Learning a spoken language is, in part, an input-driven process. However, the relevant units of speech like words or morphemes are not clearly marked in the speech input. This thesis explores some possible strategies to segment fluent speech. Two main strategies for segmenting fluent speech are considered. The first involves computing the distributional properties of the input stream. Previous research has established that adults and infants can use the transition probabilities (TPs) between syllables to segment speech. Specifically, researchers have found a preference for syllabic sequences which have relatively high average transition probabilities between the constituent syllables. The second strategy relies on the prosodic organization of speech. In particular, larger phrasal constituents of speech are invariably aligned with the boundaries of words. Thus, any sensitivity to the edges of such phrases will serve to place additional constraints on possible words. The main goal of this thesis is to understand how different strategies conspire together to provide a rich set of cues to segment speech. In particular, we explore how prosodic boundaries influence distributional strategies in segmenting fluent speech. The primary methodology employed is behavioral studies with Italian-speaking adults. In the initial experimental chapters, a novel paradigm is described for studying distributional strategies in segmenting artificial, fluent speech streams. This paradigm uses artificial speech containing syllabic noise, defined as the presence of syllables that do not comprise the target nonce words, but occur at random at comparable frequencies. It is shown that the presence of syllabic noise does not affect segmentation. This suggests that statistical computations are robust. We find that, although the presence of the noise syllables do not affect TP computations, the placement of nonce words with respect to each other does. In particular, 'words' with a clumped distribution are better segmented than 'words' with an even spacing. This suggests that even the process of statistical segmentation itself is constrained. The syllabic noise paradigm is utilized to create speech streams as sequences of frames: syllabic sequences of fixed length. 'Words' can be placed at arbitrary positions with respect to these frames; the remaining positions are occupied by noise syllables. By adding pitch and length characteristics of Intonational Phrases (IPs, which are large phrasal constituents) from the native language, the frames can be turned into prosodic 'phrases'. Thus, nonce words can be placed at different positions with respect to such 'phrases'. It is found that 'words' that straddle such 'phrases' are not preferred over non-words, while 'phrase'-internal 'words' are. Removing the prosodic aspects from the frames abrogates this effect. These initial experiments suggest that prosody carves speech streams into smaller constituents. Presumably, participants infer the edges of these 'phrases' as being edges of words, as in natural speech. It is well known that edge positions are salient. This suggests that 'words' at the edges of the 'phrases' should be better recognized than 'words' in the middles. The subsequent experiments show such an edge effect of prosody. The previous results are ambiguous as to the whether prosody blocks the computation of TPs across phrasal boundaries, or acts at a later stage to suppress the outcome of TP computations. It is seen that prosody does not block TP computations: under certain conditions one can find evidence that participants compute TPs for both 'phrase'-medial and phrase'-straddling 'words'. These results suggest that prosody acts as a filter against statistically cohesive 'words' that straddle prosodic boundaries. Based on these results, the prosodic filtering model is proposed. Next, we examine the generality of the prosodic filtering effect. It will be shown that a foreign prosody causes a similar perception of 'phrasal' edges; the edge effect and the filtering effect are both observed even with foreign IPs. Phonologists have proposed that IPs are universally marked by similar acoustic cues. Thus, the results with foreign prosody suggest that these universal cues play a role in the perception of phrases in fluent speech. Such cues include final lengthening and final pitch decline; further experiments show that, at least in the experimental paradigm used in this thesis, pitch decline plays the primary role in the perception of 'phrases'. Finally, we consider the possible bases for the perception of prosodic edges in otherwise fluent speech. It is suggested that this capacity is not purely linguistic, but arises from acoustic perception: we will see that time-reversed IPs, which maintains pitch breaks at 'phrasal' boundaries, can still induce the filtering effect. In an annex, the question of how time-reversed (backward) speech is perceived in neonates is addressed. In a brain imaging (OT) study with neonates, we find evidence that forward speech is processed differently from backward speech, replicating previous results. In conclusion, the task of finding word boundaries in fluent speech is highly constrained. These constraints can be understood as the natural limitations that ensue when multiple cognitive systems interact in solving particular tasks.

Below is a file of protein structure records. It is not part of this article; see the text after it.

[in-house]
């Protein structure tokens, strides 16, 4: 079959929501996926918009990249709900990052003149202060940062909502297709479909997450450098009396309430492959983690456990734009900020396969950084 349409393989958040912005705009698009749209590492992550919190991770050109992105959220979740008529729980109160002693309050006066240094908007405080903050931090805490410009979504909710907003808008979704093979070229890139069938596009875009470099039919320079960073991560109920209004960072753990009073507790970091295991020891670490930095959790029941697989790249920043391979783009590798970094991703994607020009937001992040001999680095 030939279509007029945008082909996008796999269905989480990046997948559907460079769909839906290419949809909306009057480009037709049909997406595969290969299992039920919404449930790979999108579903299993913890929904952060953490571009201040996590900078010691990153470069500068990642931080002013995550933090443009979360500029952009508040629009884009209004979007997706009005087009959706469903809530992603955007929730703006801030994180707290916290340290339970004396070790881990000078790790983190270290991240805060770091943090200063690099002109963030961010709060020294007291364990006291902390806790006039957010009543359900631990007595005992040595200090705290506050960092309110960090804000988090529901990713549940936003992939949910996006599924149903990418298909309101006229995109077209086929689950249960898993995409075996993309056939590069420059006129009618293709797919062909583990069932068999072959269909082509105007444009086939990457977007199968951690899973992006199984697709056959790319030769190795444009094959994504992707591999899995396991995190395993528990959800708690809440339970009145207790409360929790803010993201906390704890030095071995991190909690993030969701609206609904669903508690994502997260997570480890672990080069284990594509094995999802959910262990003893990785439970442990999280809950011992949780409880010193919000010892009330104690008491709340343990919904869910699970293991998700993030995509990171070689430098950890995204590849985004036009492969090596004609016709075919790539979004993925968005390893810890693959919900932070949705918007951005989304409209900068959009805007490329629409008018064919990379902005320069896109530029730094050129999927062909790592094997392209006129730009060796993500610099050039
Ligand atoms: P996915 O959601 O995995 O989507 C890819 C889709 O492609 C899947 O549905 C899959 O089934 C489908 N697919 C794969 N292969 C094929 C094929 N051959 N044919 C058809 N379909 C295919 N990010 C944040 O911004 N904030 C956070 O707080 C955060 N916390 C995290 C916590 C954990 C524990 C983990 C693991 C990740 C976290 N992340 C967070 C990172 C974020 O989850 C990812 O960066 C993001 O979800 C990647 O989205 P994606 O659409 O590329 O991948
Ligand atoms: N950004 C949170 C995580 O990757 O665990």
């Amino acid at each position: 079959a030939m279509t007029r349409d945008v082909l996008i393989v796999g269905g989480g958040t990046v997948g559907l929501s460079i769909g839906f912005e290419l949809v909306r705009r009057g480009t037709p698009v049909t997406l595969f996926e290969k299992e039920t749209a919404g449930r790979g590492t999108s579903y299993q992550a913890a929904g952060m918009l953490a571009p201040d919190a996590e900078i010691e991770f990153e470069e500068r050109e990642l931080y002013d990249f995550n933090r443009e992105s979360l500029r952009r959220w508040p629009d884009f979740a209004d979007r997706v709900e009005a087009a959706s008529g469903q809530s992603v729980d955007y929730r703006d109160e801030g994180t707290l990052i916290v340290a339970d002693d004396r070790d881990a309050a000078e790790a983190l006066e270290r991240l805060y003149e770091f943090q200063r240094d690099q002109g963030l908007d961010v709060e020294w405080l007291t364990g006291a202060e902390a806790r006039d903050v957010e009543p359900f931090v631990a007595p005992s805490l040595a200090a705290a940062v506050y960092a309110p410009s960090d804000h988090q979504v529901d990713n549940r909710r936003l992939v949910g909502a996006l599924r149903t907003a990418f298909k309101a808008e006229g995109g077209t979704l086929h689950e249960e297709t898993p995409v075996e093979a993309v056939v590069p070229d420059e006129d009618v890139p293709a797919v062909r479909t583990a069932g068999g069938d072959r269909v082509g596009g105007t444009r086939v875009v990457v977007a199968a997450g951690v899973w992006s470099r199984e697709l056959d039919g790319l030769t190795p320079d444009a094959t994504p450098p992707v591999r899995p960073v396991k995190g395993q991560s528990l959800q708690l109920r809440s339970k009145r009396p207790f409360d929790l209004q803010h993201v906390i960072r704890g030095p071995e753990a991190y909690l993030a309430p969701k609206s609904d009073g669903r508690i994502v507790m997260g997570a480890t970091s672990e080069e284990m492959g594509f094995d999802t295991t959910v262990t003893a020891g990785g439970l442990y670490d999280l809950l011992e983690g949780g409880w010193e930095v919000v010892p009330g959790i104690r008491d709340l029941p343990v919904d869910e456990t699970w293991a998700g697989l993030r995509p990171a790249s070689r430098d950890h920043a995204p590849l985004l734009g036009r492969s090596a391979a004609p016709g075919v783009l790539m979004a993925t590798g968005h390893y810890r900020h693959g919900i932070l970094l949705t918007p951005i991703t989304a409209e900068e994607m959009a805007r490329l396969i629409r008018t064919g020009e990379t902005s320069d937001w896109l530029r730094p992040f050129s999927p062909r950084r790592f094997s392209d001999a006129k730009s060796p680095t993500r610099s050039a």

|Titolo:||Prosodic constraints on statistical strategies in segmenting fluent speech|
|Data di pubblicazione:||21-nov-2006|
|Appare nelle tipologie:||8.1 PhD thesis|